Historical geography is an active, theoretically-informed and vibrant field of study within modern geography, with strong interdisciplinary connections with the humanities and the social sciences. The SAGE Handbook of Historical Geography provides an international and in-depth overview of the field with chapters that examine the history, present condition and future significance of historical geography in relation to recent developments and current research. The Handbook is in two volumes, divided across nine parts. Volume One includes commentaries on the history and geography of historical geography, and reviews how historical geographers have considered the appropriation, management and representation of landscape, the changing geographies of property, land, money and financial capital, and the demographic, medical and political analysis of the world's growing and mobile population. Volume Two shows how historical geographers have made significant contributions to geopolitical debates about the relationships between nation-states and empires, to environmental challenges posed by human interaction with the natural world, to studies of the cultural, intellectual and political implications of modern science and technology, and to investigations of communicative action, artefacts, performances and representations. The final part reviews the methodological and ethical challenges of historical geography as a publicly engaged research practice. Part 1: Histories and Geographies; Part 2: Land and Landscapes; Part 3: Property and Money; Part 4: Population and Mobility; Part 5: Territory and Geopolitics; Part 6: Environment and Nature; Part 7: Science and Technology; Part 8: Meaning and Communication; and Part 9: Studies in Practice.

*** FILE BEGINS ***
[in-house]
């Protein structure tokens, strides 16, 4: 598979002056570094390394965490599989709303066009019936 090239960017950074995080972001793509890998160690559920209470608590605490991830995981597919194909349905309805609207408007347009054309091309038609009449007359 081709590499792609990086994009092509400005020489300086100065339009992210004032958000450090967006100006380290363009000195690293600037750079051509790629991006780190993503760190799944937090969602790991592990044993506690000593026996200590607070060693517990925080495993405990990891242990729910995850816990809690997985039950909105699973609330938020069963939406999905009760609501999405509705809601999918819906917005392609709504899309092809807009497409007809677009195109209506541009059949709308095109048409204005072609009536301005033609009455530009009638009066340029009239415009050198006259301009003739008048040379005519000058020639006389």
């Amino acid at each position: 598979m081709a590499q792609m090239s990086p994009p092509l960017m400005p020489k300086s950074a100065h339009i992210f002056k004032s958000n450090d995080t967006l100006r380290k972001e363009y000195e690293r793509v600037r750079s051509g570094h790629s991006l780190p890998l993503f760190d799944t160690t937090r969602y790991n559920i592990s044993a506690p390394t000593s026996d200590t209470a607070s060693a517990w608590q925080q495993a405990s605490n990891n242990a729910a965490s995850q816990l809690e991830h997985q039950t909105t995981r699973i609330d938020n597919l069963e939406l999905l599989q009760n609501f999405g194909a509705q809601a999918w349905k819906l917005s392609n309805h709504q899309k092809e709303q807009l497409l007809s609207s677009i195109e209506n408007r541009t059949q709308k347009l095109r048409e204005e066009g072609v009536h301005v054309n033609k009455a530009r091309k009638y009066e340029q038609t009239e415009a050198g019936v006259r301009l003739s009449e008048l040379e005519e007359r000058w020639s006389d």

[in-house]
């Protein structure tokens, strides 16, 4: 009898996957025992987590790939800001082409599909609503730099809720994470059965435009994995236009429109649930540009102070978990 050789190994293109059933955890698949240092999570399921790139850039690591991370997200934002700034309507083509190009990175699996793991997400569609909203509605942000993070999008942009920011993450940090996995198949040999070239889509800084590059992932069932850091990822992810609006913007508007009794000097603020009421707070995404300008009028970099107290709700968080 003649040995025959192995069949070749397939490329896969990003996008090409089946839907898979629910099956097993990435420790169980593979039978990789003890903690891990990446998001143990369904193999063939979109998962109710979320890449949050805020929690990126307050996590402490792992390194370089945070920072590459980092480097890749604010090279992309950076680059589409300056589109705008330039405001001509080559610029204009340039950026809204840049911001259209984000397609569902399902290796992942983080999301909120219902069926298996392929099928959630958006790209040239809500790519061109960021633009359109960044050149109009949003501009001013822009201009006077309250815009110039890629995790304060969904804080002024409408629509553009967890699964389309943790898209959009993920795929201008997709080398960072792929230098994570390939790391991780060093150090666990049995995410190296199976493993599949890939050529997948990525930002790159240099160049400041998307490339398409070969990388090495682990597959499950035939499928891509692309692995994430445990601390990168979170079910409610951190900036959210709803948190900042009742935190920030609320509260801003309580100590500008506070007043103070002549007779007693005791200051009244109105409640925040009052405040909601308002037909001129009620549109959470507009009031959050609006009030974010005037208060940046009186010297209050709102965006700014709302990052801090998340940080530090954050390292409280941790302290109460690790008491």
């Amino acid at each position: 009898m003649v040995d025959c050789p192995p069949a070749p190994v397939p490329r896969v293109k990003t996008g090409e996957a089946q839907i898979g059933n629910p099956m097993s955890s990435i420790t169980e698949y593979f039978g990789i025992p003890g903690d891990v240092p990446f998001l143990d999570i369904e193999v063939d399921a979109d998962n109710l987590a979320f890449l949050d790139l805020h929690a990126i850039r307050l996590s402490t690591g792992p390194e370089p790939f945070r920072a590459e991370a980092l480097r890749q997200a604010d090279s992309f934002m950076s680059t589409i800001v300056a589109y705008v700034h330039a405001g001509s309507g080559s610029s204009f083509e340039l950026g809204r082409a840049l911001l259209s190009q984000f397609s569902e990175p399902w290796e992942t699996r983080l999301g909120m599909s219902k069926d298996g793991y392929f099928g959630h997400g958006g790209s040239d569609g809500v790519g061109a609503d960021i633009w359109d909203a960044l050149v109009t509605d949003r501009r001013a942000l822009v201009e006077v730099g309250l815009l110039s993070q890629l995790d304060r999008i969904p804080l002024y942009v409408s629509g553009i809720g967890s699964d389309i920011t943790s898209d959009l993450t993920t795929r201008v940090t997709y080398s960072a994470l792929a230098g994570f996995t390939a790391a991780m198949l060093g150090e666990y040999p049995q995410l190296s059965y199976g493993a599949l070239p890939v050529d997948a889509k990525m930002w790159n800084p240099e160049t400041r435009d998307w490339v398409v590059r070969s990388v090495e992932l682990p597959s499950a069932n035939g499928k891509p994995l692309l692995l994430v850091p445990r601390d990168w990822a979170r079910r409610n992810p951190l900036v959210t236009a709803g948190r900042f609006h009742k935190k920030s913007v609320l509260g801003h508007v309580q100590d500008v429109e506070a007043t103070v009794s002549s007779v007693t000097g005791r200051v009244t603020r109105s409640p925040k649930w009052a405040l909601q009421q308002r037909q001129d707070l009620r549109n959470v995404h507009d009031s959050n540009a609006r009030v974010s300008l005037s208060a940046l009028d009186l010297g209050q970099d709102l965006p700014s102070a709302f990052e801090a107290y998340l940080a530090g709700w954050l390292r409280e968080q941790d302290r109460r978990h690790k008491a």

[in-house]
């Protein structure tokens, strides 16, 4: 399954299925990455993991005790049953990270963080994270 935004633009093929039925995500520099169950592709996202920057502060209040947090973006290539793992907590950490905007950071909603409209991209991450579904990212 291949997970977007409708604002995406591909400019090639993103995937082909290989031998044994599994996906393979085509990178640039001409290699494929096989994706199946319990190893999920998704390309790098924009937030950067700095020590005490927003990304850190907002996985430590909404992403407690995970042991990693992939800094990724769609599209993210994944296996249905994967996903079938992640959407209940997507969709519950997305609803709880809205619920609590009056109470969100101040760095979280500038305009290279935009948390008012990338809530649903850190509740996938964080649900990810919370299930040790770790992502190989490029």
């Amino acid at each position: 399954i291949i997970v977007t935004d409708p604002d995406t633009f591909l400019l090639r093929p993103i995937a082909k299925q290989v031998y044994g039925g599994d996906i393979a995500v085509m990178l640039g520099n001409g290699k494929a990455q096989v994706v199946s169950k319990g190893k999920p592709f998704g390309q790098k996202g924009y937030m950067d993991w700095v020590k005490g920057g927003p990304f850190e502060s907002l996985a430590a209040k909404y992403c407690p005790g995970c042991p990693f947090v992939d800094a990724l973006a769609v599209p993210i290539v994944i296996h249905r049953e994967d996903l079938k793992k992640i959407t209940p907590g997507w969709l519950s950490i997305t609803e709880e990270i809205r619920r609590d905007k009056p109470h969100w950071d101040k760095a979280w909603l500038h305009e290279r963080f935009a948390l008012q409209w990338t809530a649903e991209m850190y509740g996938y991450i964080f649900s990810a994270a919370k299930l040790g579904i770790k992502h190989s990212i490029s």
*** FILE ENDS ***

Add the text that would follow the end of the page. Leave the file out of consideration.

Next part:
Chapter 46: Photography, Travel, Archives

Photography, Travel, Archives

Photography, travel, archives
Joan M. Schwartz

On 7 May 1998, a monument to the British Empire was destroyed. It had taken 20 years to construct and, in a morning, it was gone. Dealers, collectors, and curators came from far and wide to watch; a few left with a piece of history in hand. Evidence of its original splendour is scant; recognizable remnants were further disassembled. This was not a monument of stone or steel. No, that fateful morning in London, the photographic archive of the 8th Earl of Elgin was put on the auction block and, in a matter of minutes, this incomparable visual record of a lifetime of imperial service was dismantled and scattered to the four winds. The following day, the ...

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